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Lines in the sand. Or, in the dirt.

When is it self-indulgence & when would you call it courage?

When do you go from uncompromising to obscurantist, from individual to irrelevant, from subverting the dominant paradigm, to wilfully antagonistic?

I saw ‘Yes’ the other night at the Syd Film Festival, a film written/directed by Sally Potter starring Joan Allen and Sam Neil, delivered in verse. It impressed me. I enjoyed the Shakespearean grandeur of its language and concepts, enjoyed the shocking sensuality of it, enjoyed the ‘everyman’ implications of the 2 main characters’ names (or absence thereof), enjoyed the idea life and death are entwined, two are one, enjoyed the dirt of life, the unseen cleaners, enjoyed statements along the lines of ‘the only permanence is impermanence’ & the affirmation of life held in the final line.

Noticed K., to my left, checking her watch every so often.

I can understand that. Iambic pentameter & rhyming couplets are hard going, & the complexity of the language was tiring. I had to take a breath now & then & let it out in something akin to a sigh. But then there are scenes where the actors make the words (clearly carefully scripted words, words chosen for exact shape and length and sound) sound entirely natural. As if, lying in bed, they have just thought up these sentences & rhymed them with their partner’s because their brains really do work that fast on that level.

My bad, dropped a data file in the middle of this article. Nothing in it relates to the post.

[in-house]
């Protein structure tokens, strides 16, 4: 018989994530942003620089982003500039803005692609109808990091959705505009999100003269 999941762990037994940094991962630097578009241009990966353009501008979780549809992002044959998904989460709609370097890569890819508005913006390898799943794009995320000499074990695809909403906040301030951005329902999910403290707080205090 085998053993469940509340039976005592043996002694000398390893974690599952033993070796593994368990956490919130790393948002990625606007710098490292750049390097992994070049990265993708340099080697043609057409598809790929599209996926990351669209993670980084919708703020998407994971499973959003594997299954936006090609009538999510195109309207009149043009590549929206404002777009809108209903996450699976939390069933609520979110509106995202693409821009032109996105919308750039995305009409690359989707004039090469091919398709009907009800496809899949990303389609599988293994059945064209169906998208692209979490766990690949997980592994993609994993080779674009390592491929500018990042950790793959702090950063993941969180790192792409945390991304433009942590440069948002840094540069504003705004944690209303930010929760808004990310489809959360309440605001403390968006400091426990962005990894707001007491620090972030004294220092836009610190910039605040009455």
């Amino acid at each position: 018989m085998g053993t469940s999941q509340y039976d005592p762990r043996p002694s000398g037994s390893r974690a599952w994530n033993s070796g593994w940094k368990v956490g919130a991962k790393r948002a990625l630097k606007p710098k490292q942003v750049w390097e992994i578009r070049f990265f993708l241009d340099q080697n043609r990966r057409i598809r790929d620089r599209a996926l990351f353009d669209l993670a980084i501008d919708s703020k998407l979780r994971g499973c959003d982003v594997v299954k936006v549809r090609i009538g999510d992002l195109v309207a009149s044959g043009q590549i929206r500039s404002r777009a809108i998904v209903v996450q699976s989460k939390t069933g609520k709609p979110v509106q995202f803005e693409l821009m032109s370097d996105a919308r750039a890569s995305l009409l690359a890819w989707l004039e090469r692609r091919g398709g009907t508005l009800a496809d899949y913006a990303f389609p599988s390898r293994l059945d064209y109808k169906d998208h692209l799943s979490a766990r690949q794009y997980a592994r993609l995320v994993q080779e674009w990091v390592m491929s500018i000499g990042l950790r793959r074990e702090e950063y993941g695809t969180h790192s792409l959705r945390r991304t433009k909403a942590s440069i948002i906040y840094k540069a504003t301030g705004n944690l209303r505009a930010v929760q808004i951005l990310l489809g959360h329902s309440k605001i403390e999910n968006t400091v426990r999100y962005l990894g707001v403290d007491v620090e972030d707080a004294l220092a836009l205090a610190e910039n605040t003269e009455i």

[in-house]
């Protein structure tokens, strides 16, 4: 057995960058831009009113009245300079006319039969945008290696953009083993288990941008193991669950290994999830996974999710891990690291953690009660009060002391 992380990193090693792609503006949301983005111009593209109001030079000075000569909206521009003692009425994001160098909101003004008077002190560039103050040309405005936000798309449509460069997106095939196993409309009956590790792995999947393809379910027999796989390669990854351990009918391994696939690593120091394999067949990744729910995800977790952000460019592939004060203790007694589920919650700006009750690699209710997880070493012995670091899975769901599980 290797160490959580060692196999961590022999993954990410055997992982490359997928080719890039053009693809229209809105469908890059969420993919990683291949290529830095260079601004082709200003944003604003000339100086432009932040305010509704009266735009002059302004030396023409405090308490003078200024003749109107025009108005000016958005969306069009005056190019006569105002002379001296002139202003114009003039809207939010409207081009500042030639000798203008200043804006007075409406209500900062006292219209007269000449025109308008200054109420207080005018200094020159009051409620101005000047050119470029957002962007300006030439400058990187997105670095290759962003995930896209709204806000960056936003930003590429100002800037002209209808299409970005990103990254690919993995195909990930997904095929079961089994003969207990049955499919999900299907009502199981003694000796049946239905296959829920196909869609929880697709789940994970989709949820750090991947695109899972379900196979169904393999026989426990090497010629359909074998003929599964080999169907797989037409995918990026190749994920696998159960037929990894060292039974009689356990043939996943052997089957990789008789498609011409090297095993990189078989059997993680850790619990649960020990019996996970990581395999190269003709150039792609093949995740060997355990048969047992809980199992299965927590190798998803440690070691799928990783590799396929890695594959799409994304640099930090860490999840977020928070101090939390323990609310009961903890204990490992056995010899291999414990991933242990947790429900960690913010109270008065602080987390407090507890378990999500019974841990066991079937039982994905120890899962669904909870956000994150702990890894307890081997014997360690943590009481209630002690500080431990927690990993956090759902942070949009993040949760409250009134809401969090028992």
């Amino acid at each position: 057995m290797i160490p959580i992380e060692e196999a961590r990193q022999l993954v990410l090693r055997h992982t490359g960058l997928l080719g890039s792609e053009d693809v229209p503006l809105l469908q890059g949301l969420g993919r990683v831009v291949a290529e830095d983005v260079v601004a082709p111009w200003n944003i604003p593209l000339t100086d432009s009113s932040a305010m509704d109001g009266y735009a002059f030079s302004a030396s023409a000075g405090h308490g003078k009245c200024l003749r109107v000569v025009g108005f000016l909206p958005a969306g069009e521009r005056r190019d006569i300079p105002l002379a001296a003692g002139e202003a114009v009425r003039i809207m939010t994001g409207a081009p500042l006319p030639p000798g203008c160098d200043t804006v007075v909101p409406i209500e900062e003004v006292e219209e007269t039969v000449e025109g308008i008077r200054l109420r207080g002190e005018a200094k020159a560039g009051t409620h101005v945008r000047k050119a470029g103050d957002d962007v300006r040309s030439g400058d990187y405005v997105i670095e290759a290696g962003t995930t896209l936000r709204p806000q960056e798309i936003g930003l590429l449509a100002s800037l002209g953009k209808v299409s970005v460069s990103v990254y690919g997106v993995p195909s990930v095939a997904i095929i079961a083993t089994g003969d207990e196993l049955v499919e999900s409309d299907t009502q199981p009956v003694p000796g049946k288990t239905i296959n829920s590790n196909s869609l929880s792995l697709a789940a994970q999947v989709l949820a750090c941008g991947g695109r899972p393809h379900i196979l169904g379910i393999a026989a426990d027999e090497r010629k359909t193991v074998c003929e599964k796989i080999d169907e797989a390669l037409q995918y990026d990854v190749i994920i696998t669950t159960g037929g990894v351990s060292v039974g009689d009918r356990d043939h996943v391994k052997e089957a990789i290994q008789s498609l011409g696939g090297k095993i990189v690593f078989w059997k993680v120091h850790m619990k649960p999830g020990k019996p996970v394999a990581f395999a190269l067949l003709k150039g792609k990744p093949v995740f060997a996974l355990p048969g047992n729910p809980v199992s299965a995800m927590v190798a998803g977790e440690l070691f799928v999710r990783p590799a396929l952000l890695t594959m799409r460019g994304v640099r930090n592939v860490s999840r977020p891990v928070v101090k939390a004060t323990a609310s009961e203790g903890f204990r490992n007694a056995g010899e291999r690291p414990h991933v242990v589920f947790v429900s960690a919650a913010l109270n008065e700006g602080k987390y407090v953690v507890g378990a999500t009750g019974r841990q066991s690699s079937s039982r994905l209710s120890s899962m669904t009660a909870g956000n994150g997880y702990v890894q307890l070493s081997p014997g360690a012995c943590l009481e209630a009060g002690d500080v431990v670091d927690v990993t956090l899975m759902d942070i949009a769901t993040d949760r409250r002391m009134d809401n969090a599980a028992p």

“Look,” I said as the credits rolled, “Potter even wrote the music.”
“Bit self-indulgent, don’t you think?” said K.

Now, that’s a good point. There must be a line, I figured, there must be a moment when control becomes destruction, when purity of vision becomes extraneous showmanship.

When Tom Hanks did almost every voice in that creepy-looking kiddy film about the train (OK, Polar Express, I went & looked it up), I had no problem thinking, ‘hmm, self-indulgent’ because what did it add to the project, really, to do *so many* of the voices? When the artist then known as Prince claimed to have played all the instruments on Purple Rain because he said he couldn’t bear working with musicians who weren’t thinking exactly the same thing he was, I thought, yup, self-indulgent.

But when Sally Potter writes a film in verse & then directs it & also does the music, I have to admit I’m impressed. I mean, OK, music, I don’t know if the project benefitted from that particular music, but I’m not very good with music (‘big surprise!’ sez anyone who’s ever examined my music collection), I can’t even remember what the music sounded like. But what courage, what effort, what strength, to write that damn thing that way & direct it that way & hold to that vision.

Self-indulgent? I can see that. But, say, generic? Not.